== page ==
Aquaponics is a revolutionary type of horticulture. Basically, it adds fish-breeding to hydroponics (aquaculture + hydroponics), inspired by traditional forms of agriculture such as the Sawas of Southeast Asia and the Chinampas of the Meso-Americas. It is a type of closed-loop food system. The fish excrements supply the fertility for plant growth, and the fish are fed with food scraps and insects grown in compost (soldier flies). If the fish are bred for consumption, it theoretically doubles the production of total food (calories) per m2 compared to the two growing systems operated apart. There are many types of aquaponics, such as floating raft production, or on a substrate with flood and drain irrigation. We choose for vertical gardening with buckets, in which the fish water runs through the pebbles in the buckets from the top downwards, and back into the fish basin. The solar pump works during the daytime for 15 minutes per hour, that is sufficient to keep the pebbles wet. Because the greenhouse is not systemically heated during winter, we chose for native, easy to keep fish (carp and roach). So, when plant production comes to a stand-still, the fish also go into "winter sleep" (hibernation).
10 liter Planters: recycled from shut-down marijuana plantations, left by the
Substrate: recycled rock-wool, expanded clay pebbles and lava rock (8-16 mm). Lava rock is cheaper than clay pebbles, but it can create basic water (high pH). We found that a 50/50% mix resulted in pH stable water.
Rack: untreated wooden beams, with 2 metal L's as top support for the planters
Pump: 200 Watt bilge pump
Tubes: 20 mm PE tubing, with holes and little reeds sticking out for each of the top row planters.
Aquarium and mix tank: Wooden boxes with pond liner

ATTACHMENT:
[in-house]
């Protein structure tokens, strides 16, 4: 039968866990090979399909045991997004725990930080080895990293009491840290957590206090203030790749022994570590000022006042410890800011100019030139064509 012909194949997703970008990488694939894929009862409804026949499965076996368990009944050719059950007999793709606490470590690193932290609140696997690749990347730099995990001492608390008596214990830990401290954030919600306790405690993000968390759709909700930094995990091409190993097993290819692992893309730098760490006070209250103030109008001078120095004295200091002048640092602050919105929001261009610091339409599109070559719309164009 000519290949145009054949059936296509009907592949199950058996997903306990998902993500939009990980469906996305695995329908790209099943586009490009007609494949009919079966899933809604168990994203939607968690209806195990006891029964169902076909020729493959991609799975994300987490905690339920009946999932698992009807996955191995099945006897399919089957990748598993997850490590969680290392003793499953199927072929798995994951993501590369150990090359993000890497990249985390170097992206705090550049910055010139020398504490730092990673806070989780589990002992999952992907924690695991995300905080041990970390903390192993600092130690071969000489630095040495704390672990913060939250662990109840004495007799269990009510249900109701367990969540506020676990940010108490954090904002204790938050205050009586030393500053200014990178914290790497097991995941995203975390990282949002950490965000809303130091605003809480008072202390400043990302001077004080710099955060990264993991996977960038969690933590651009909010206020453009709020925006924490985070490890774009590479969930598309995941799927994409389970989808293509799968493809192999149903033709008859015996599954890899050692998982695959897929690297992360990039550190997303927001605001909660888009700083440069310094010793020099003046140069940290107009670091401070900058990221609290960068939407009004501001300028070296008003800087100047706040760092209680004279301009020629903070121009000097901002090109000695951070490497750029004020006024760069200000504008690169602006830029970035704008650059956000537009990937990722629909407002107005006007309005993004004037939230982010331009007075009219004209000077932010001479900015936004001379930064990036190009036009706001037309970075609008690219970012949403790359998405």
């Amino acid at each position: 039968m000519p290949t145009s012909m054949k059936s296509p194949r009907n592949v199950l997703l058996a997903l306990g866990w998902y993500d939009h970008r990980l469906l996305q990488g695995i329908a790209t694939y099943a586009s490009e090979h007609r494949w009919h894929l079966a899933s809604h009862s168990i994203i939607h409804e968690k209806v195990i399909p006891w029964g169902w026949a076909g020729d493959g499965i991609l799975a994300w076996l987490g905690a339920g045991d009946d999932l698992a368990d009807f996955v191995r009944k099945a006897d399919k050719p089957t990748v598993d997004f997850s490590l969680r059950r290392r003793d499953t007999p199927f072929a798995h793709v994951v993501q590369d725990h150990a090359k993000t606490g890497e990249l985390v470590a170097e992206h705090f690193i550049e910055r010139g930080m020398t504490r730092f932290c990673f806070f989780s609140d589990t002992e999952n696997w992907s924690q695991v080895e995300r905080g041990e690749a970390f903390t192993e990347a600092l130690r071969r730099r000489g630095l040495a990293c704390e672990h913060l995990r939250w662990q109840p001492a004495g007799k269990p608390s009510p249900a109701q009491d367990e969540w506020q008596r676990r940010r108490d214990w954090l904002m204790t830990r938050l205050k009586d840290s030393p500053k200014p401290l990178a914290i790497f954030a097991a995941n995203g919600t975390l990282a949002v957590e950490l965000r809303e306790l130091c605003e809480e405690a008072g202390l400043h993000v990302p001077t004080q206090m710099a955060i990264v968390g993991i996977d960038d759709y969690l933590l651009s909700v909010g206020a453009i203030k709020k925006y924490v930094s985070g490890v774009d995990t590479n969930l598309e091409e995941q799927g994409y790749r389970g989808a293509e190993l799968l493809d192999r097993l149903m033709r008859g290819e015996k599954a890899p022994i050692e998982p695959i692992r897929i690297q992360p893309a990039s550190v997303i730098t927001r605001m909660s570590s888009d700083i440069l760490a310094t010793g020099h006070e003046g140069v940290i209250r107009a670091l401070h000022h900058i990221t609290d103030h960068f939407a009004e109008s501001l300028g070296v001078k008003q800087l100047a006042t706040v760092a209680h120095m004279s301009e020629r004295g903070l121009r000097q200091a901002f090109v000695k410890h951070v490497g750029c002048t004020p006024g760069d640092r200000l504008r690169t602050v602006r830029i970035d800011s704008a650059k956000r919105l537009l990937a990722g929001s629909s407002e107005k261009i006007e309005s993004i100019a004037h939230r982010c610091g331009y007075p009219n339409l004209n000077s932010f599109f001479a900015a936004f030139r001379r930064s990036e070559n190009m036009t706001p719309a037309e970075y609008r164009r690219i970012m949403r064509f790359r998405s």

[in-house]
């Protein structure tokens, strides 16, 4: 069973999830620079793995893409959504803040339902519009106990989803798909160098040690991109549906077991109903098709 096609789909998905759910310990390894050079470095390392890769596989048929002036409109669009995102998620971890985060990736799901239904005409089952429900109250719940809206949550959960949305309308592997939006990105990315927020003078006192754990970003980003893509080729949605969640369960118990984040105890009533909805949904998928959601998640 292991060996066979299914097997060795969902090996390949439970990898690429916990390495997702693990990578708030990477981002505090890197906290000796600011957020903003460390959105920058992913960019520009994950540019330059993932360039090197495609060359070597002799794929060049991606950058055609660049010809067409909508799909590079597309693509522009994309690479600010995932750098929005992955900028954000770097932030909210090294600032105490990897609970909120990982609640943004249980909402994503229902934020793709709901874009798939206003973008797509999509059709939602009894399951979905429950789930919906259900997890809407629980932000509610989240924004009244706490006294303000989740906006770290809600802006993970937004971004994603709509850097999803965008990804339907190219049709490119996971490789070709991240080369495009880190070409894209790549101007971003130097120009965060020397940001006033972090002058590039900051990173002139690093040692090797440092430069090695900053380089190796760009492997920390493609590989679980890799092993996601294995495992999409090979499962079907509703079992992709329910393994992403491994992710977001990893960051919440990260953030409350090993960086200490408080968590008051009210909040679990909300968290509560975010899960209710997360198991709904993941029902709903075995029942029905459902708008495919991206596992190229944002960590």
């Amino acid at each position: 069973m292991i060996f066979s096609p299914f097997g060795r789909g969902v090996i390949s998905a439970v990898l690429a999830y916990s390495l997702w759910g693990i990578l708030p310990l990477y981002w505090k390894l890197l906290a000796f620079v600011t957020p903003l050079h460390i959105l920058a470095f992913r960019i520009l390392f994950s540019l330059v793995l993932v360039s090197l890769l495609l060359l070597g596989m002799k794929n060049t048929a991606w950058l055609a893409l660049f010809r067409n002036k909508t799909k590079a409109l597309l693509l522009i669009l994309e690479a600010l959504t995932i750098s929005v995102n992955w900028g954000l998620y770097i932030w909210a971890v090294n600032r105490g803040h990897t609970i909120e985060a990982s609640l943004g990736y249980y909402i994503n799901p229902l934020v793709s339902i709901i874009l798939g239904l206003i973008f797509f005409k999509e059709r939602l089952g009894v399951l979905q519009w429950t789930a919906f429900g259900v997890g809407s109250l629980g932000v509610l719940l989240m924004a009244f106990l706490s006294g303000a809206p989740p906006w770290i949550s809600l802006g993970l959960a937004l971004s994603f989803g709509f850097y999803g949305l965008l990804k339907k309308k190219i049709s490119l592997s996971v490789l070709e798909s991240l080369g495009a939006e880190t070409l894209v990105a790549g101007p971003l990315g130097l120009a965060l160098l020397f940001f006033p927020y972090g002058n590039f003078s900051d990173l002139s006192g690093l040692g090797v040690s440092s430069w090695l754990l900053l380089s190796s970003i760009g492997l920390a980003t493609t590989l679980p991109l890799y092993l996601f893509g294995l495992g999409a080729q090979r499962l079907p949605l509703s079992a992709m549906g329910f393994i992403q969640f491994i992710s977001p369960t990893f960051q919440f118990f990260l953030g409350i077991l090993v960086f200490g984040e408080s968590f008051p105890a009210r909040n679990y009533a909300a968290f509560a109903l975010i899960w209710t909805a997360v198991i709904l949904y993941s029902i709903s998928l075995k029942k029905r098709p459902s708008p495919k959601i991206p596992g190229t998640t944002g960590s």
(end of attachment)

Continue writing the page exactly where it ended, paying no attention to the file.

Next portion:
Maintenance The motivation to choose this system was not so much the fish production - we keep the quantity of fish to the minimum and don’t eat them - but rather an easy to maintain vertical garden. The system is fairly self regulating. If plant growth doesn’t seem right (slow growth, yellowing of leaves), some check-ups can be done regarding nutrient availability, for example with an EC meter. The EC meter measures conductivity of salts in the water and is thus a measure for salty nutrients. If the reading is lower than 1, there can be a problem, and a chemical analysis can be done to look at the levels of Potassium - which is one of the most important salts. Chemical test sets are quite cheap if not used regularly. pH is easy and cheap to measure with lakmoes/litmus papers. If the pH is higher than 7, the water is basic, and nutrients become less available for plants; therefore acidity needs to be added. One of our experiments in acidifying the water comes from our compost. We treat compost tea (drainage water from work compost, see next chapter) with EM1 (a mix of lacto-fermenting bacteria) and sugar beet juice. The compost tea with EM1 can be added in the mix tank, making the water more acidic because of the lactic-acid. In case the acidity needs to be raised, only some more sugar beet juice needs to be added to the water to activate the EM1 again. EM1 can be made DIY. The reason for this experiment is that it seems more natural than alternatives (just pouring some saltpeter acid in the mix tank). This also provides nutrition to the plants while keeping the fish population to a minimum, so you avoid not having enough fish-sourced "manure" for the plant production. Production We grow mainly kitchen herbs in this system, like Parsley, Basil, Celery and Mint. But Chard, Lettuce and Water Cress also grow very good.